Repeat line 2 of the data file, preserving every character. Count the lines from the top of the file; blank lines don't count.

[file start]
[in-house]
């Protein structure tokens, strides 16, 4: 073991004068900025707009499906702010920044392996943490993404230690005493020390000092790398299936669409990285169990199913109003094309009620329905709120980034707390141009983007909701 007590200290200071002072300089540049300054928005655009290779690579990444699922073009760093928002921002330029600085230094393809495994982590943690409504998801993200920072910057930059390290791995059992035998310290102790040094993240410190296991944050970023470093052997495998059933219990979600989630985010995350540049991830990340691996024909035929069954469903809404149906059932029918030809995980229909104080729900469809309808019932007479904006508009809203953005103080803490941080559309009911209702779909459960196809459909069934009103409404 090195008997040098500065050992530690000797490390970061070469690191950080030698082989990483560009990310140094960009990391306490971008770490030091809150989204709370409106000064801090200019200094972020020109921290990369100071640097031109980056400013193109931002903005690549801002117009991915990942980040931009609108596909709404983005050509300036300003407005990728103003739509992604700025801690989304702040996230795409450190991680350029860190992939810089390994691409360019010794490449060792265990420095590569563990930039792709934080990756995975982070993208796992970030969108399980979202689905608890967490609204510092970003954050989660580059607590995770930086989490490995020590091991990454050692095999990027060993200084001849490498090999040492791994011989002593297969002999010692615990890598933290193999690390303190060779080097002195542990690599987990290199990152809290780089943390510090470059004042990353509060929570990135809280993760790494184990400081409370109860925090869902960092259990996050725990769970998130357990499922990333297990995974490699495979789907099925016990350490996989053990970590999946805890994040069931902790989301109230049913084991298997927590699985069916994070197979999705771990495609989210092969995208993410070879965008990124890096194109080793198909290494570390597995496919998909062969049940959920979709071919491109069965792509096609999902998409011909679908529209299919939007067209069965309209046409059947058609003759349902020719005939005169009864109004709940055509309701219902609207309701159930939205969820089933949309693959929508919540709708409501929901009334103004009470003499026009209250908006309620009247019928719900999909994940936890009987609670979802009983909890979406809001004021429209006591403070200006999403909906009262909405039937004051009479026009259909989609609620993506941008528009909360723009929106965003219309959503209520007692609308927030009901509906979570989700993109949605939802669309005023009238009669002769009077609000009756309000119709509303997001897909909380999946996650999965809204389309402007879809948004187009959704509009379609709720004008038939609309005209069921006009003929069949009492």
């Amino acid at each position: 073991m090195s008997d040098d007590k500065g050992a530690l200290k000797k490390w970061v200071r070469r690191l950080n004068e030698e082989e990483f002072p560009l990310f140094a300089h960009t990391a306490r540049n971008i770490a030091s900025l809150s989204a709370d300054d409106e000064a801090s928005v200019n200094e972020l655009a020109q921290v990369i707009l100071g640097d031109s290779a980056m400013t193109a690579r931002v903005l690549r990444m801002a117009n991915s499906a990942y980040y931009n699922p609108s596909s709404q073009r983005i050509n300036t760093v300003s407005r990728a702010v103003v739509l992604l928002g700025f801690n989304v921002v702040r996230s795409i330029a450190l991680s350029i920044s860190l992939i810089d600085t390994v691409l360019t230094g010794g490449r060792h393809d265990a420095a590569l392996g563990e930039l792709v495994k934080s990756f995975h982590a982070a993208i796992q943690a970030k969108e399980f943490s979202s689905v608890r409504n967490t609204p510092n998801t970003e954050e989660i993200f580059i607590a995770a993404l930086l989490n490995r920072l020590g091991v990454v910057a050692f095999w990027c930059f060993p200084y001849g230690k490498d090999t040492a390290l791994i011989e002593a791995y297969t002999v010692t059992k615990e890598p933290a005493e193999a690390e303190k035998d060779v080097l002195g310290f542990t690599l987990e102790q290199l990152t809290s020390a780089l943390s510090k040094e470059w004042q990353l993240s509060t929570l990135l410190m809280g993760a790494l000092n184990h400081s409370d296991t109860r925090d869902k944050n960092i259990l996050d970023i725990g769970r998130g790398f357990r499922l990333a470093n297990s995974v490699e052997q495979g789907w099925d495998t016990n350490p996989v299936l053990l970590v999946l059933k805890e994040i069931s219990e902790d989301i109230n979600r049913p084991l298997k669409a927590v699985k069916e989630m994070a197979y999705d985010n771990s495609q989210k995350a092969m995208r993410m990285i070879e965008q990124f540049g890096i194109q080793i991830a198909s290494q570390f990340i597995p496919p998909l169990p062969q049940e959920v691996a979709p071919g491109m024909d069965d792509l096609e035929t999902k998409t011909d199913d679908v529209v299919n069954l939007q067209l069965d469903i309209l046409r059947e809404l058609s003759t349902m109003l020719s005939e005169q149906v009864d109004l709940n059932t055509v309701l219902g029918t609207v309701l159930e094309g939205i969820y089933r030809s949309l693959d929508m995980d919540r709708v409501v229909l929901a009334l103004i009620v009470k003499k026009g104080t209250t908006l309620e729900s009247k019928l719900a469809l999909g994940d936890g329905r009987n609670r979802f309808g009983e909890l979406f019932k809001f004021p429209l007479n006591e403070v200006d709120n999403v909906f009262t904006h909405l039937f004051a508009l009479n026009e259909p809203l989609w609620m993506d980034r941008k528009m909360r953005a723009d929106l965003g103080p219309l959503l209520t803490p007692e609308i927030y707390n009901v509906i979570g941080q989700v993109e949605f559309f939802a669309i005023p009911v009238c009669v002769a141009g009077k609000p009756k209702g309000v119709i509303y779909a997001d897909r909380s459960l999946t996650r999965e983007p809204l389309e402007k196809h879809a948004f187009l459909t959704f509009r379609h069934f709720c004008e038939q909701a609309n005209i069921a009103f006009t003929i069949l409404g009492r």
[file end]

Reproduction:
């Protein structure tokens, strides 16, 4: 073991004068900025707009499906702010920044392996943490993404230690005493020390000092790398299936669409990285169990199913109003094309009620329905709120980034707390141009983007909701 007590200290200071002072300089540049300054928005655009290779690579990444699922073009760093928002921002330029600085230094393809495994982590943690409504998801993200920072910057930059390290791995059992035998310290102790040094993240410190296991944050970023470093052997495998059933219990979600989630985010995350540049991830990340691996024909035929069954469903809404149906059932029918030809995980229909104080729900469809309808019932007479904006508009809203953005103080803490941080559309009911209702779909459960196809459909069934009103409404 090195008997040098500065050992530690000797490390970061070469690191950080030698082989990483560009990310140094960009990391306490971008770490030091809150989204709370409106000064801090200019200094972020020109921290990369100071640097031109980056400013193109931002903005690549801002117009991915990942980040931009609108596909709404983005050509300036300003407005990728103003739509992604700025801690989304702040996230795409450190991680350029860190992939810089390994691409360019010794490449060792265990420095590569563990930039792709934080990756995975982070993208796992970030969108399980979202689905608890967490609204510092970003954050989660580059607590995770930086989490490995020590091991990454050692095999990027060993200084001849490498090999040492791994011989002593297969002999010692615990890598933290193999690390303190060779080097002195542990690599987990290199990152809290780089943390510090470059004042990353509060929570990135809280993760790494184990400081409370109860925090869902960092259990996050725990769970998130357990499922990333297990995974490699495979789907099925016990350490996989053990970590999946805890994040069931902790989301109230049913084991298997927590699985069916994070197979999705771990495609989210092969995208993410070879965008990124890096194109080793198909290494570390597995496919998909062969049940959920979709071919491109069965792509096609999902998409011909679908529209299919939007067209069965309209046409059947058609003759349902020719005939005169009864109004709940055509309701219902609207309701159930939205969820089933949309693959929508919540709708409501929901009334103004009470003499026009209250908006309620009247019928719900999909994940936890009987609670979802009983909890979406809001004021429209006591403070200006999403909906009262909405039937004051009479026009259909989609609620993506941008528009909360723009929106965003219309959503209520007692609308927030009901509906979570989700993109949605939802669309005023009238009669002769009077609000009756309000119709509303997001897909909380999946996650999965809204389309402007879809948004187009959704509009379609709720004008038939609309005209069921006009003929069949009492």